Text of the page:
The Minnesota results are consistent with other survey evidence going back for years. For example, atheists consistently score at the bottom when respondents are asked whether they would be willing support a "qualified" presidential candidate nominated by their party who was a member of a particular group (even homosexual candidates, the next most unpopular, are less widely rejected).

Other, more qualitative, indicators of prejudice also point to widespread hostility towards atheists, even as compared to other relatively unpopular groups. For example, despite considerable antagonism towards homosexuals in many quarters, there have been quite a few openly gay members of Congress, including even some conservative Republican ones such as Rep. Jim Kolbe and Rep. Steve Gunderson. By contrast, there has never been, to my knowledge, even one openly unbelieving congressman or senator, despite the fact that atheists and agnostics are roughly 3% of the population (about the same as the percentage of gays, and a bit larger than the percentage of Jews). Nor has there ever been an openly atheist president, vice-president, governor, Supreme Court Justice, or member of the Cabinet. While I certainly would not argue that justice requires proportional representation of atheists in these bodies, the absence of even one open atheist in high political office is still striking.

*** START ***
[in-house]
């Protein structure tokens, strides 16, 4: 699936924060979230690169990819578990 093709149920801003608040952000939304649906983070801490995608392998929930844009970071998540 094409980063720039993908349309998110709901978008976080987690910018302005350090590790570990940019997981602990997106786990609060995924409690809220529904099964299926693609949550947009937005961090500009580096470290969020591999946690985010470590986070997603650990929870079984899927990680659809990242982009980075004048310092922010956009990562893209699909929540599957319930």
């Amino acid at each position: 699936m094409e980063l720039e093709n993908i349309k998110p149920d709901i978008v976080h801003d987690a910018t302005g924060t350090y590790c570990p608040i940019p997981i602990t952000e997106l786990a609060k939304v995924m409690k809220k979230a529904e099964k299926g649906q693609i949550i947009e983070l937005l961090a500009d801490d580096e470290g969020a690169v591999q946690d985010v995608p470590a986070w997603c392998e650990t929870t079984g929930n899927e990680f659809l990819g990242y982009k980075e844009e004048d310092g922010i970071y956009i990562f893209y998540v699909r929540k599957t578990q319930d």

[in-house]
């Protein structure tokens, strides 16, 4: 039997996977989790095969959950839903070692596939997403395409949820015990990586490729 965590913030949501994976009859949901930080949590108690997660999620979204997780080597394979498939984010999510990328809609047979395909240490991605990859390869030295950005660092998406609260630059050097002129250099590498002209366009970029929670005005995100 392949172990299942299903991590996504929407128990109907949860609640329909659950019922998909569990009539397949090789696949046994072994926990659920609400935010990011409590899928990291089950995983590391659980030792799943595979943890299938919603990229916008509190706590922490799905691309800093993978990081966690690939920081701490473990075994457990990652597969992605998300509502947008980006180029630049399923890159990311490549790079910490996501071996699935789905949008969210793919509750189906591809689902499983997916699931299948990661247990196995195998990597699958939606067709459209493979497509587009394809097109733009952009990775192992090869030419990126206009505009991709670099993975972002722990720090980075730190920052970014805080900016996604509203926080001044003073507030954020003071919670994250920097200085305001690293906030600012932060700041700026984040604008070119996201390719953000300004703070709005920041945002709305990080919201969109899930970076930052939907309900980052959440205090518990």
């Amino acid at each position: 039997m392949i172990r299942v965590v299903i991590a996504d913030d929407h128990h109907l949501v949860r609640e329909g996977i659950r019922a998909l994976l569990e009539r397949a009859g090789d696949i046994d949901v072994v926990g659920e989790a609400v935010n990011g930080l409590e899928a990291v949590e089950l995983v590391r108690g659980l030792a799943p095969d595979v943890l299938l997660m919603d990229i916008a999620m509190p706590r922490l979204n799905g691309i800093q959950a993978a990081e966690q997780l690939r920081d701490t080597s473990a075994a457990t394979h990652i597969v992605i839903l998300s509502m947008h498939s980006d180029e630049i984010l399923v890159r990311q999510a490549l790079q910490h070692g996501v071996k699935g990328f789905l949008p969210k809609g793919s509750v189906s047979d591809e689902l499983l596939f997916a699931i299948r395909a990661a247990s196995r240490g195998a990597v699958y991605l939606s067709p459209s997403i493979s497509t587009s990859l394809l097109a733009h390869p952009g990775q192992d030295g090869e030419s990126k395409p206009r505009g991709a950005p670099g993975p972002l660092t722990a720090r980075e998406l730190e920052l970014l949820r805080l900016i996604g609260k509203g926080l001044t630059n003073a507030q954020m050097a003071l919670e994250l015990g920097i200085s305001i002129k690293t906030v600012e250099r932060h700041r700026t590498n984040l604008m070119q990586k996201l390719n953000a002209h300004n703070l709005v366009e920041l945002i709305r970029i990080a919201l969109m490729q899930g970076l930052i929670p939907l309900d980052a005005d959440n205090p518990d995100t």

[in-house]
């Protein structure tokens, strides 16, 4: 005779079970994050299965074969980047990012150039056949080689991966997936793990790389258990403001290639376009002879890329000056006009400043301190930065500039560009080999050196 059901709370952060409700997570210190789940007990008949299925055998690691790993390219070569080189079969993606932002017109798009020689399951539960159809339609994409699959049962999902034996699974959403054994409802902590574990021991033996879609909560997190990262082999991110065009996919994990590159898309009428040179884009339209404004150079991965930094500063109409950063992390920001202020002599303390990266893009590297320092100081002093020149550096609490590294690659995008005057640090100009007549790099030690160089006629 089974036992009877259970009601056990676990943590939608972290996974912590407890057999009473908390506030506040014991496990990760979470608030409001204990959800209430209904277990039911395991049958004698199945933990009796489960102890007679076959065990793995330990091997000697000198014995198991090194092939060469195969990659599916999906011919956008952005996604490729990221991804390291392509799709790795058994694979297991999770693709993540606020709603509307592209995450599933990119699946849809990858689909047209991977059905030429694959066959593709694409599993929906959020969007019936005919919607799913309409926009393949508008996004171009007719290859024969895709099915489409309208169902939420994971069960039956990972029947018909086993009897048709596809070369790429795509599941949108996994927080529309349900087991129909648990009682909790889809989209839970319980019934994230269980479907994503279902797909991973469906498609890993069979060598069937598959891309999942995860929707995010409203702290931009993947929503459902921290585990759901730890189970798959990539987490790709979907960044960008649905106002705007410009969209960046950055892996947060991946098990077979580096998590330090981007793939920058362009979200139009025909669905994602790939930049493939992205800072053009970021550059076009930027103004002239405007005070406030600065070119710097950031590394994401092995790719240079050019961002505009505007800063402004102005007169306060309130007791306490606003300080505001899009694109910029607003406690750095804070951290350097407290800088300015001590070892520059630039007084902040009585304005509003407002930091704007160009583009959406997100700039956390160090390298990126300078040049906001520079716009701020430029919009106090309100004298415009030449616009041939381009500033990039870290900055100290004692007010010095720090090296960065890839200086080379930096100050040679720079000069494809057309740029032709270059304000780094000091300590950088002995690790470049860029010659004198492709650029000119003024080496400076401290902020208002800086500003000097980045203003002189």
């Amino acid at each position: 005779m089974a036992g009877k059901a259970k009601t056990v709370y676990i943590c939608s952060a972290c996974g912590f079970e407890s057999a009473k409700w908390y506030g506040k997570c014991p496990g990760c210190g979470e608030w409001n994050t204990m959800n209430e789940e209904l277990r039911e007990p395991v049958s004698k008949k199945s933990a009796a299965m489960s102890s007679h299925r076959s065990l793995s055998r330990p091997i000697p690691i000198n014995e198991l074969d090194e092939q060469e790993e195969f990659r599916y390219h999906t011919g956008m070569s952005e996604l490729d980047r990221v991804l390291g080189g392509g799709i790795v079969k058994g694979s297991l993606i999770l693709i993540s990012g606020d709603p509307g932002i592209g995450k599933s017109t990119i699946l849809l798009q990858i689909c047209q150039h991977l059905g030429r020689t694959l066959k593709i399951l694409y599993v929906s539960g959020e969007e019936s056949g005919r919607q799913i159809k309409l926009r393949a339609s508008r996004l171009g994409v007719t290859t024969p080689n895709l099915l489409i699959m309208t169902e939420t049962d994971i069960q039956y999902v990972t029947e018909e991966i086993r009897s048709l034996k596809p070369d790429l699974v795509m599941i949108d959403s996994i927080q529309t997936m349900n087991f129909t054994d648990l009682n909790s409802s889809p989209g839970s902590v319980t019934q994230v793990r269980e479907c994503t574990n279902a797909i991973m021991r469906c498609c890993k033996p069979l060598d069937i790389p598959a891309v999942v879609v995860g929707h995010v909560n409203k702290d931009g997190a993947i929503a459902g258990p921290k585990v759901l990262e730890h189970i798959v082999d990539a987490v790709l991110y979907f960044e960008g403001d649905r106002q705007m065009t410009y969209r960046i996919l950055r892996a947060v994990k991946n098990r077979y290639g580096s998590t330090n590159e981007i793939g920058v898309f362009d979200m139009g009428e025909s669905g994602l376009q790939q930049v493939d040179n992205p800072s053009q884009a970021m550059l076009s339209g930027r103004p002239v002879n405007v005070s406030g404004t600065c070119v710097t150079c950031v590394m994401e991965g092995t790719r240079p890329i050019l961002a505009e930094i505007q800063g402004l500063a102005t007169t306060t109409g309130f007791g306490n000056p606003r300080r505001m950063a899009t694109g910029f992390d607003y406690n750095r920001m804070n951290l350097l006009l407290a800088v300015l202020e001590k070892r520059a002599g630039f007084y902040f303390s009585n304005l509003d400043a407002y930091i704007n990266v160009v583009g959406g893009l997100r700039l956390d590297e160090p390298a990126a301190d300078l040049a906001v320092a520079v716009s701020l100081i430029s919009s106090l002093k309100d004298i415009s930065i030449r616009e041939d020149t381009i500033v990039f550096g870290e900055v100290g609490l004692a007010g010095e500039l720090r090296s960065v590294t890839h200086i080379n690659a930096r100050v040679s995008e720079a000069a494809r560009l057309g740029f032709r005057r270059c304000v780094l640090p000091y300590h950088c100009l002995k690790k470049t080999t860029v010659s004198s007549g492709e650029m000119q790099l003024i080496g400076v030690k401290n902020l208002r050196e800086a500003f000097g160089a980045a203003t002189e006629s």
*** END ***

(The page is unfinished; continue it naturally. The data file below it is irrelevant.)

Similarly, organizations such as the Boy Scouts have taken considerable flak for their refusal to accept gays. But the Scouts have gotten far less criticism for their equally categorical rejection of atheists. As in the case of intermarriage, I have no principled objection to groups limited to people who share their particular religion (e.g. - an all-Catholic or all-Jewish group). The Scouts however, accept members of any and all religions - no matter how odious their beliefs on various issues may be - but reject all avowed atheists and agnostics. I am not arguing that the government should force the Boy Scouts and other similar groups to accept atheists. In my view, it shouldn't. However, that should not stop us from criticizing their bigotry.